(1) While a guarantee against loss of principal sounds (in theory) like a good option compared to the volatility you see in a private investment strategy (think bonds, stocks, etc.), at what long-term savings cost is this guarantee? Even just earning an extra 0.5% or 1% on your money over the long-term (though subject to periodic market swings) would equal THOUSANDS of dollars of extra retirement money. The key is holding your ground and staying invested and not panicking at the bottom of the markets. Markets fluctuate quite regularly (anyone look at their statements from January?), so learning this early in your investing career can equip you to focus long-term (i.e. 5, 10, 15, 20 years).
(2) Depending on someone’s income, it could be an interesting opportunity to get some additional funds into the myRA, then roll over to a Roth IRA, so you can ultimately get more funds in the great account that is a Roth IRA. Note that this could be severely limited pending further discussions on whether contributions to the myRA are the same limits subject to Traditional and Roth IRAs, so those maximizing their existing Roth IRAs may not be able to contribute anything to the new myRA.
(3) How can a maximum account value of $15,000 with the new myRA be enough to help America’s retirement problem? Assuming you spent the money in one year (not to mention trying to LIVE off of the account on an ongoing basis), that’s barely enough funds to provide for one year of income at the Federal poverty level, yet it’s the maximum you can save in the account? Sure you can roll the funds over to a Roth IRA above this threshold (then the sky is the limit on your account value), but what kind of cap is $15,000?
(4) It can be a good way to get people to START to think about saving for retirement and saving for their future at even a low threshold.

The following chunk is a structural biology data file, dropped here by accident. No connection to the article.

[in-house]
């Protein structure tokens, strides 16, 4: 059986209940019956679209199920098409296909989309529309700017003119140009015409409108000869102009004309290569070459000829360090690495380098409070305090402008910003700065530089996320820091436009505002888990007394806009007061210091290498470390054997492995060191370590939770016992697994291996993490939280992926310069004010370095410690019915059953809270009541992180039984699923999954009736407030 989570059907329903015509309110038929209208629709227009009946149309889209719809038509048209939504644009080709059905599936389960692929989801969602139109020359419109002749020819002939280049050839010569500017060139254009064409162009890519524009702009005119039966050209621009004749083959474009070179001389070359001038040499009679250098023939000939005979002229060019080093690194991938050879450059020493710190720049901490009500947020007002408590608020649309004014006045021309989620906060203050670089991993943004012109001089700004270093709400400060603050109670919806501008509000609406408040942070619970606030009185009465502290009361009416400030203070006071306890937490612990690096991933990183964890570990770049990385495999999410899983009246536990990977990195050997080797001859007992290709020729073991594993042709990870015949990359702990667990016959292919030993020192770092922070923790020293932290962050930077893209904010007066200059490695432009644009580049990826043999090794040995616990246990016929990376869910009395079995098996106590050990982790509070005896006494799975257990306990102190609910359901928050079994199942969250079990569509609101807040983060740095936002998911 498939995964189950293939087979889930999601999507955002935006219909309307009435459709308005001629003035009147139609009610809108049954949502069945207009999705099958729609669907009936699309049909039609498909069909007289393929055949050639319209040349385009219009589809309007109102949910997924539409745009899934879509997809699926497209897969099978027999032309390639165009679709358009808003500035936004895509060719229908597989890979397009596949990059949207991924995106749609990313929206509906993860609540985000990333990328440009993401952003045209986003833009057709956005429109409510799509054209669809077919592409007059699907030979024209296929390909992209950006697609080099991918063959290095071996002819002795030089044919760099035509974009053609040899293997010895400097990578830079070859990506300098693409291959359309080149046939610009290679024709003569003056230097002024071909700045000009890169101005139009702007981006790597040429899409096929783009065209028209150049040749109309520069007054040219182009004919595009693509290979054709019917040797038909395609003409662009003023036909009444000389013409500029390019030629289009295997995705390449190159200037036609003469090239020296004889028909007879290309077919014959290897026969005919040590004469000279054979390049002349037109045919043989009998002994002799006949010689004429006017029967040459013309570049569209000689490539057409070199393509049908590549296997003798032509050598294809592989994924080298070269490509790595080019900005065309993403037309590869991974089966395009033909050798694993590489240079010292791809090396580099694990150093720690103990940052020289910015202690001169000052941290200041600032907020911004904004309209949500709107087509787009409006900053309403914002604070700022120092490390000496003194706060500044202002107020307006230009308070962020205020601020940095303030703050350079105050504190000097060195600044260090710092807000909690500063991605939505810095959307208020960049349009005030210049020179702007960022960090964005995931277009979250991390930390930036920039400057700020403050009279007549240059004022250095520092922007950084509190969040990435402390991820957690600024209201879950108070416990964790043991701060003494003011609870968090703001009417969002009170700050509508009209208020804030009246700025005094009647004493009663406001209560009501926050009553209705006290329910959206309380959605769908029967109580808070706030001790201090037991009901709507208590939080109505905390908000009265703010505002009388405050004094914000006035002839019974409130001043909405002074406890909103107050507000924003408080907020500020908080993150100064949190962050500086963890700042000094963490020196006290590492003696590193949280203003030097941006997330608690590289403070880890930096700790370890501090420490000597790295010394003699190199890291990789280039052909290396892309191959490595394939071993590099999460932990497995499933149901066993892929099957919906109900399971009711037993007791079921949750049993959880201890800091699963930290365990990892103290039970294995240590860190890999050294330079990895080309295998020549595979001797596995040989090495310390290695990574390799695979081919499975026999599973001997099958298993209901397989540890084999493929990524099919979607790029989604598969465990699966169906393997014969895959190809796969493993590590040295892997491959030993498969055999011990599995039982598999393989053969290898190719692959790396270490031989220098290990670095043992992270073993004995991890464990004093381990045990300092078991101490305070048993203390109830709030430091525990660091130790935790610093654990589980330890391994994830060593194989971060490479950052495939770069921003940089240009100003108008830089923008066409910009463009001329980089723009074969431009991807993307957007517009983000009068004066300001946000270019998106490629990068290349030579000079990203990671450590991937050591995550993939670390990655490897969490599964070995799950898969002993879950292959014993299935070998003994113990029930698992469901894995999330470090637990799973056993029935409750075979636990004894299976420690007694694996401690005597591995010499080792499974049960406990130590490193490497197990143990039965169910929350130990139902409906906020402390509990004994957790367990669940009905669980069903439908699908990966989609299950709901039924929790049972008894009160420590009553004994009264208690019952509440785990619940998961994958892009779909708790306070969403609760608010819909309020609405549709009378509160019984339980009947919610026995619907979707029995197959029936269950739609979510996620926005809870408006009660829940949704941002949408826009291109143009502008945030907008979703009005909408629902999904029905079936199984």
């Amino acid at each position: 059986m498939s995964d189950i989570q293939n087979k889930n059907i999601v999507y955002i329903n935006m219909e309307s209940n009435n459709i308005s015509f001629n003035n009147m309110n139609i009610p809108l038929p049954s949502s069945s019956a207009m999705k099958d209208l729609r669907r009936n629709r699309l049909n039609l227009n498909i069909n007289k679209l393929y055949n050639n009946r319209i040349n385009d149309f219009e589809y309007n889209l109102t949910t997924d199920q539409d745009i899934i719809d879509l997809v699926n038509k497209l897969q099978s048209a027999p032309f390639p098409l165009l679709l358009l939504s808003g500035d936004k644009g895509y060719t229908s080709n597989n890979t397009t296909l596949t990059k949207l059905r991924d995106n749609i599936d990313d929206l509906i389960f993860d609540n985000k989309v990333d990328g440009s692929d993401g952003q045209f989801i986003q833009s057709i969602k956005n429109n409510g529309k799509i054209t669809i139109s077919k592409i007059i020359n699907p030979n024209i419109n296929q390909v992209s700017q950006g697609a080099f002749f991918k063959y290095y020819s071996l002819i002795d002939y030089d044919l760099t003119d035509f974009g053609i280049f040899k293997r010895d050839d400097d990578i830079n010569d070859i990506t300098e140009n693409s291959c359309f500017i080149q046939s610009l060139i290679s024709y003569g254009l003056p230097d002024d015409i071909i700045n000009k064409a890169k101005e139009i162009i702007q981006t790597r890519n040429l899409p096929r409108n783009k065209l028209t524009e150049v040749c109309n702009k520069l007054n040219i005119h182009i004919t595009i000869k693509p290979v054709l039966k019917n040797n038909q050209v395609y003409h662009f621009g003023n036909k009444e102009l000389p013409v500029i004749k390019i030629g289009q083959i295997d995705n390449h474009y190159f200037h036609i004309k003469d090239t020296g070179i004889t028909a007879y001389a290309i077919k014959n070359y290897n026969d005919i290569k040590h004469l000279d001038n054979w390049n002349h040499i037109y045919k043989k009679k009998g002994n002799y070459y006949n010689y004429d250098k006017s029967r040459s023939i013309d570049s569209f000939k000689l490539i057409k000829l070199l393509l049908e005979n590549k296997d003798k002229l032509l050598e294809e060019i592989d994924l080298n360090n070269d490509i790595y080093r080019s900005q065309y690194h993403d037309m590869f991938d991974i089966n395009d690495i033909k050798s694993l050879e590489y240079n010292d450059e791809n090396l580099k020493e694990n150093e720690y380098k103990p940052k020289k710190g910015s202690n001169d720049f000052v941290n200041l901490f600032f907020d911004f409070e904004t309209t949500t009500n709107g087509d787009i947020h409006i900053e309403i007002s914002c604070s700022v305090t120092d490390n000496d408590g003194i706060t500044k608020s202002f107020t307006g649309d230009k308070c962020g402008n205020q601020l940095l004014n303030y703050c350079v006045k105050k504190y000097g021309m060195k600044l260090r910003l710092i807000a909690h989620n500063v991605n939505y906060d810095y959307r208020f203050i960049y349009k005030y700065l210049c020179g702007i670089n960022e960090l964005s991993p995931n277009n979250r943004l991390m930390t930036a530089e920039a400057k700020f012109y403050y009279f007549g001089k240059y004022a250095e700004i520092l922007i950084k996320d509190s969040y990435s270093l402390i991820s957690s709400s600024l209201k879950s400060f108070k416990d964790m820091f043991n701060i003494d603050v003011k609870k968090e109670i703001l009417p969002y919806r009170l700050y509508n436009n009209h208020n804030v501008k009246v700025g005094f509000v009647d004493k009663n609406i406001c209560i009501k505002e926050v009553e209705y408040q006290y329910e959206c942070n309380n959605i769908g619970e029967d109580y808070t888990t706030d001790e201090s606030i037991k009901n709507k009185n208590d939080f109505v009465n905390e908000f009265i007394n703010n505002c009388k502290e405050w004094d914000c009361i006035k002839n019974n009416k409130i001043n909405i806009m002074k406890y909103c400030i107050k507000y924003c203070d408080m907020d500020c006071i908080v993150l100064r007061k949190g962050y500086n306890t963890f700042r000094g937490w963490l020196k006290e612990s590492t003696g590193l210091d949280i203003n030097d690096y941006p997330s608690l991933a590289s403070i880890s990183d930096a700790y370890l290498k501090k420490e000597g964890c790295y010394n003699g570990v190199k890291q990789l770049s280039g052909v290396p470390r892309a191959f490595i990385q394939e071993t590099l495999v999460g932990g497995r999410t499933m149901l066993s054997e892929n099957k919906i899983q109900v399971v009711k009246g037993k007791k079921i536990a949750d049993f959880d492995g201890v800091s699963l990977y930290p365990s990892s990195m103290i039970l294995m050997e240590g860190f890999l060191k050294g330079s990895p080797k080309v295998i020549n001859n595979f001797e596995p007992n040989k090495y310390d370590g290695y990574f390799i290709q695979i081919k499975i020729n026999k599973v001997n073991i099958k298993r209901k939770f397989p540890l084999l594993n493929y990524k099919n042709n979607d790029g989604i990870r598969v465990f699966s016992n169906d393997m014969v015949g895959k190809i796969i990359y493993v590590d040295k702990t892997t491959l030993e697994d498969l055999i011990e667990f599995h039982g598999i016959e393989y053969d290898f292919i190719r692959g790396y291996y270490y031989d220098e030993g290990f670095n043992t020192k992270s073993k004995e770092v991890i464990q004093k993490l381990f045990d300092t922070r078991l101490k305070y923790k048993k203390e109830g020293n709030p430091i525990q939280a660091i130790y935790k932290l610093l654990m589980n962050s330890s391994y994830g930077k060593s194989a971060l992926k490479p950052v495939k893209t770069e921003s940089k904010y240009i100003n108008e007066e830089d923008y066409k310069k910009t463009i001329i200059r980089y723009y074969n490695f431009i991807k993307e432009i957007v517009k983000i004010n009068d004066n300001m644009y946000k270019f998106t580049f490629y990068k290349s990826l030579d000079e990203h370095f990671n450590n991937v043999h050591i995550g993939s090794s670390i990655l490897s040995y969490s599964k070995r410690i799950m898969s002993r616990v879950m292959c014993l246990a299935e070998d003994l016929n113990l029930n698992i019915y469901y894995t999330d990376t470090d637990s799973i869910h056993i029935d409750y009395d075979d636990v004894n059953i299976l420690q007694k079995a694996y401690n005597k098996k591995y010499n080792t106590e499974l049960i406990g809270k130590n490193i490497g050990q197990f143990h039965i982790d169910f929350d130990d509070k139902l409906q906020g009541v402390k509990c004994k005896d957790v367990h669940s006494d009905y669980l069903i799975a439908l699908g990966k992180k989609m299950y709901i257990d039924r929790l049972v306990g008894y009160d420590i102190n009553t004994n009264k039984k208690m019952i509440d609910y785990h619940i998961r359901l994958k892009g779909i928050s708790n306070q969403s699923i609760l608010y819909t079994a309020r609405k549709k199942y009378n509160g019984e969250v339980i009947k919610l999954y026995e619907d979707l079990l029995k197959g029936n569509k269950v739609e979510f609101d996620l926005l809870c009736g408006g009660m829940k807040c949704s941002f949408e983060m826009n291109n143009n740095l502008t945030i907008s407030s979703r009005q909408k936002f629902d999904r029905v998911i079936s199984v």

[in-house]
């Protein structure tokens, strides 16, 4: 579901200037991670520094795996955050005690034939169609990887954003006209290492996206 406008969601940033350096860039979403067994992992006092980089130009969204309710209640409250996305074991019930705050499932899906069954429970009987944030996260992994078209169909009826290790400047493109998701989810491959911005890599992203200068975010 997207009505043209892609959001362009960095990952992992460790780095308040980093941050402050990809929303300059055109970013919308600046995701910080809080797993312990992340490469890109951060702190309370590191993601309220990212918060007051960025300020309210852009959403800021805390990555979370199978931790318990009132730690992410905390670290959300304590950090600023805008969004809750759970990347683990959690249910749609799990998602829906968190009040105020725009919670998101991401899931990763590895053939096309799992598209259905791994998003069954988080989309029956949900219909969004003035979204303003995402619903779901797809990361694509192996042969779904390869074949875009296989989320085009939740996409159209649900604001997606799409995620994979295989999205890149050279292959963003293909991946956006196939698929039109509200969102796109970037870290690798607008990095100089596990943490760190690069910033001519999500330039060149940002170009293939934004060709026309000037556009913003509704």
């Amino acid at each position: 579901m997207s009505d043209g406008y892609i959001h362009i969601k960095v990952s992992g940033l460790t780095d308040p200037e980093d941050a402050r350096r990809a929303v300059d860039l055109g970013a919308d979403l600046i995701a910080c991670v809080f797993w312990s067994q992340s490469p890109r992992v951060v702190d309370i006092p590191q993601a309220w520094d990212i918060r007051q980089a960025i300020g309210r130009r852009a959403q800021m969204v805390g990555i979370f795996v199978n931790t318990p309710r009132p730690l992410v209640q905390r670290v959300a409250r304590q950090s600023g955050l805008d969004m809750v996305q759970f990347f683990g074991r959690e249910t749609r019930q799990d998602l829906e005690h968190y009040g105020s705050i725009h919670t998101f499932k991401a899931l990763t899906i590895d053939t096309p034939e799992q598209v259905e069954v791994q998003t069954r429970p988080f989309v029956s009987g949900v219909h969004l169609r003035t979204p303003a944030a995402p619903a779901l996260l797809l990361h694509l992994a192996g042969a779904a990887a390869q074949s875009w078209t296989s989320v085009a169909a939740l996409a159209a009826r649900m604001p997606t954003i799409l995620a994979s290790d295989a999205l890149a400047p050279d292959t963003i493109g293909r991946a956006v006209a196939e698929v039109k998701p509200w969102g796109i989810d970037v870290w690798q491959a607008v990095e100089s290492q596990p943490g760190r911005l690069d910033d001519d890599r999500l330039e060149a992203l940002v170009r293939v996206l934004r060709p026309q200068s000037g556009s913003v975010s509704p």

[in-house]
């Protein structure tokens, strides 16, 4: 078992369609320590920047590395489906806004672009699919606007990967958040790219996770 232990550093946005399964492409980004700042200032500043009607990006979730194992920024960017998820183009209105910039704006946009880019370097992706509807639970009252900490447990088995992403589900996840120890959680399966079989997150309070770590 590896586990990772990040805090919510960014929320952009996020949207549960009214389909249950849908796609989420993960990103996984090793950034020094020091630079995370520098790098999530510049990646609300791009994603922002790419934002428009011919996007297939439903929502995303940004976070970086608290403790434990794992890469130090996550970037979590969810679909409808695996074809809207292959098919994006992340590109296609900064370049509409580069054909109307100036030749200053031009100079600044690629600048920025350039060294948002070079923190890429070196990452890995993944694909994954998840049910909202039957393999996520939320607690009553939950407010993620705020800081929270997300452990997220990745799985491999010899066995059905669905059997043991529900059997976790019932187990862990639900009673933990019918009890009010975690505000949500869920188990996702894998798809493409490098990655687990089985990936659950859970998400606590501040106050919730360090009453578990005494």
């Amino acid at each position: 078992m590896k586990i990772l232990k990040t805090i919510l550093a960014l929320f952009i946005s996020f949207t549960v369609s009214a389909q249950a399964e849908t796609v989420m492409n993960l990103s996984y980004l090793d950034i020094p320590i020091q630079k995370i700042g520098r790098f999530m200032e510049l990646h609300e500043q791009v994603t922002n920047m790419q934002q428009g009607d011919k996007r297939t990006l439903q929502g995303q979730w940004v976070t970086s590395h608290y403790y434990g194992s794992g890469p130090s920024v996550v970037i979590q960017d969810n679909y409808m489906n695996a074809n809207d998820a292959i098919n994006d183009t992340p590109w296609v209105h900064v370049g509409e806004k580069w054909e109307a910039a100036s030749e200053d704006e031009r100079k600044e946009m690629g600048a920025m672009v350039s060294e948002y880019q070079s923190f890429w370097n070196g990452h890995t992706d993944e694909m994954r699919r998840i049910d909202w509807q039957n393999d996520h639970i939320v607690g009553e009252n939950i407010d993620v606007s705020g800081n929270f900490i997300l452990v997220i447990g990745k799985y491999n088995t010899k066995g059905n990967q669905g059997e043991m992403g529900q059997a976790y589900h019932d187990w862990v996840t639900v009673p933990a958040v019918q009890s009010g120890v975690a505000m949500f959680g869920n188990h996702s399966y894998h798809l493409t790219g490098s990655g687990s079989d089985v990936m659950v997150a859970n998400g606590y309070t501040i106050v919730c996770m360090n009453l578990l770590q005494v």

(5) Why do we need another account? Can’t there be solutions to enhance existing options? Is it me, or are there just too many account types out there: Traditional IRA (wait, is a portion deductible or non-deductible?), Roth IRA, SEP IRA, SARSEP IRA, SIMPLE IRA, HSA, MSA, FSA, 401(k), 403(b), TSP, TRS, 457, PSP, checking account, savings account, trusts, credit cards…anything I’m missing?

What is still to be determined:
(1) What are the exact income limitations, and is there a phase-out?
(2) How much can you actually contribute each year?
(3) How does the contribution impact your total contributions to Traditional IRAs/Roth IRAs (up to $5,500 per person for 2013 and 2014) and other retirement accounts? Will it be a new type and completely separate contribution limits or will it combine with your existing IRA limits?
(3) What is the process for when you have had the account for 30 years or when the balance reaches $15,000 and must be rolled over to a private retirement account (i.e. Roth IRA)?
(4) Will this become a requirement for employers to offer at some point?

    What have you read about the new myRA?
    Will you be keeping up with this new account type?
    What would motivate you to contribute to this new account?

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January budget challenge: complete!

Spending challenge success checkboxKJ: We started this month with a post from Mr. & Mrs. H as they were about to lead into an entire “no-spend” month of January, and then just a couple weeks later they provided a mid-month update. Fast forward 31 days, and let’s see how they did!

Guest: Hi – Mrs. H here again, and boy – am I glad January is almost over! Just kidding…as much as it was hard to resist shopping impulses and food cravings to achieve this financial fast challenge, I’m actually appreciative of the peace of mind that it gave us. The goal was to simplify life and become intentional in consuming and buying resources, while getting a good handle on our budget.

For me, this meant:
1) sticking to a list when going grocery shopping (or any shopping),
2) reducing expenses that made sense (i.e. lowered auto insurance by $25/month by cutting out certain fringes and increasing our deductible),
3) cleaning out areas of the house (pantry, freezer, closets, attic, garage) – and use things up, donate, or throw away, and
4) be INTENTIONAL with any spending.